retail news in context, analysis with attitude

by Kevin Coupe

There must be something in the air.  And it smells like bread baking … still one of the best smells anywhere, capable of making even the most hardened soul hungry.

Just the other day we referenced a piece in the Financial Times about how bread is back: "Real bread. Crusty, leavened rye, sourdough, wheat and country white have left the domain of hipsterdom and re-entered the mainstream … If the world is warming, continents are ablaze with unstoppable wildfires and liberal democracy is going up in smoke, who has the energy to care about carbs? You might as well have a cookie. Probably two."

Now, the New York Times has a story about "a collective of about 40 bakers, millers, teachers and wheat-breeders who work with the Bread Lab, a famed research center affiliated with Washington State University that has long focused on developing wheat varieties specific to regions of the country. Since last April, using guidelines established by the lab, the collective has pursued a common goal: making a whole-grain loaf that’s familiar-looking and affordable enough to appeal to a mass audience."

What they've come up with is something called the "approachable loaf," made in 20 states, as well as in England, Canada and Australia, each version slightly different to account for local tastes, but with 10 cents of each sale going back to the Bread Lab to fund more research and development … The Bread Lab has set three strict parameters for the approachable loaf: More than 60 percent of the flour must be whole wheat; it can’t have more than seven ingredients, all of which have to be real food, not chemical additives; and it can’t cost more than $6."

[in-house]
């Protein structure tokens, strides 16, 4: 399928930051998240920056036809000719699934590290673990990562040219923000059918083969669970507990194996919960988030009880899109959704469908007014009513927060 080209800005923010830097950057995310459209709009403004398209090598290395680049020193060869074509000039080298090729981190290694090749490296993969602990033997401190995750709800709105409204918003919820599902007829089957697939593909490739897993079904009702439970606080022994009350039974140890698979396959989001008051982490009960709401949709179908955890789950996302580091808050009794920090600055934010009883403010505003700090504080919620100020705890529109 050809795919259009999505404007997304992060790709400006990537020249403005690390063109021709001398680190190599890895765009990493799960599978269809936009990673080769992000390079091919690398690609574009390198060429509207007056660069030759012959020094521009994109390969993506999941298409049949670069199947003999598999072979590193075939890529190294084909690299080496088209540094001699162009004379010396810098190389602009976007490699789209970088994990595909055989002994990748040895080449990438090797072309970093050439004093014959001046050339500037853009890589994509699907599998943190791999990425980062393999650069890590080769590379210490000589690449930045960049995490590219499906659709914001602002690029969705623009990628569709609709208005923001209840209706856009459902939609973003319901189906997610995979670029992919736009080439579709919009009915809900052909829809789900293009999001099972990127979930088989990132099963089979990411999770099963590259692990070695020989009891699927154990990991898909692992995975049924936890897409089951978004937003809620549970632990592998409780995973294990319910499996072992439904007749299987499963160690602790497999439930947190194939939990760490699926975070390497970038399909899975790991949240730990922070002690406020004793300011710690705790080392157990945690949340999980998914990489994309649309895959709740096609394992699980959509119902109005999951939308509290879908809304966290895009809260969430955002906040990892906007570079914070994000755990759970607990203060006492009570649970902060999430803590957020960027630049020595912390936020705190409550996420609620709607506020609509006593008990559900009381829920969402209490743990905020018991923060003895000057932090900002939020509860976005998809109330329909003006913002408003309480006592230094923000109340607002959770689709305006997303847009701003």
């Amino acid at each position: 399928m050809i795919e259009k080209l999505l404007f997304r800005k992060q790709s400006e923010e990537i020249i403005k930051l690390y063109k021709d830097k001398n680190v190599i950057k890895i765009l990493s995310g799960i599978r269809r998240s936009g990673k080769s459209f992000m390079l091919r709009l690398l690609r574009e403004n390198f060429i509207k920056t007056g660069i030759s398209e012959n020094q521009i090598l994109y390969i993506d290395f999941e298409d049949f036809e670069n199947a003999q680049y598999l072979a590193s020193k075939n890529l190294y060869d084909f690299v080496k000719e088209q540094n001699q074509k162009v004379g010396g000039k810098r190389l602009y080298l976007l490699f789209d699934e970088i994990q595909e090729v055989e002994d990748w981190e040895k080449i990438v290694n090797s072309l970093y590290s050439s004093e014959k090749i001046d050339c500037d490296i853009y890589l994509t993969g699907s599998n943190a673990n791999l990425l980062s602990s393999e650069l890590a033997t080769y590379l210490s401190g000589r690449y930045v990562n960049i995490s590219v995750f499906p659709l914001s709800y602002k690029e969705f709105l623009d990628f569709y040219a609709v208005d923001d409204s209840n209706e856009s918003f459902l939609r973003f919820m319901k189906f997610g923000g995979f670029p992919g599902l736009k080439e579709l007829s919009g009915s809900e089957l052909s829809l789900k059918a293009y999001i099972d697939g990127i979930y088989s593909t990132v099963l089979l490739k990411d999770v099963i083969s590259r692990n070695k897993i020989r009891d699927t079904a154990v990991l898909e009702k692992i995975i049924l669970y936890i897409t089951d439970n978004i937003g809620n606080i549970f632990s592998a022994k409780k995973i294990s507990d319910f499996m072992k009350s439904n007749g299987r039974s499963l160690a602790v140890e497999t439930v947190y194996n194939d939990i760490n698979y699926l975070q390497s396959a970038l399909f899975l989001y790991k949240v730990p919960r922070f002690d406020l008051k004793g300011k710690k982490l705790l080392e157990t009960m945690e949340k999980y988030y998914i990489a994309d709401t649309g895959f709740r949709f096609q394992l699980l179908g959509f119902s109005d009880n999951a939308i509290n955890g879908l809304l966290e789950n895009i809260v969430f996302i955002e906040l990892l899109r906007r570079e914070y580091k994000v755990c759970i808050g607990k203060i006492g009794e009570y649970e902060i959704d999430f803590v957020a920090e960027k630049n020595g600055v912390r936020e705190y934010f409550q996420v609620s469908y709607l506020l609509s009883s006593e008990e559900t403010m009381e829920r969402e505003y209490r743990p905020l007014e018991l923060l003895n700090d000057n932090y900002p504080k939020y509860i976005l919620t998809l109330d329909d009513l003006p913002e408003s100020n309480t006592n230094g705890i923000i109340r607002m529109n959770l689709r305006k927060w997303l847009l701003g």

"The loaf is something of a Trojan horse," the Times writes, "a way to sneak healthy ingredients onto the taste buds of a younger generation. Its disguise as a standard-issue sandwich bread might be just the guerrilla tactic needed to get regional whole grains integrated into the developed world’s diet."  

Put simply, it is a way to get younger people to move away from squishy, white, less-than-optimally nutritious breads with which they've been brought up.

Count me as being on board for this.  And retailers ought to be, too - anything they can do to improve the eating habits of their customers, and at the same time do something for sales and profits, should be on their list of strategic and tactical priorities.

Plus … think of how great it would be if you could have that wonderful smell of fresh baked bread greeting people when they walk through the front door.

Not just an Eye-Opener, but a chance to get people's stomachs growling.  Which to a food retailer ought to be one of the best sounds on the planet.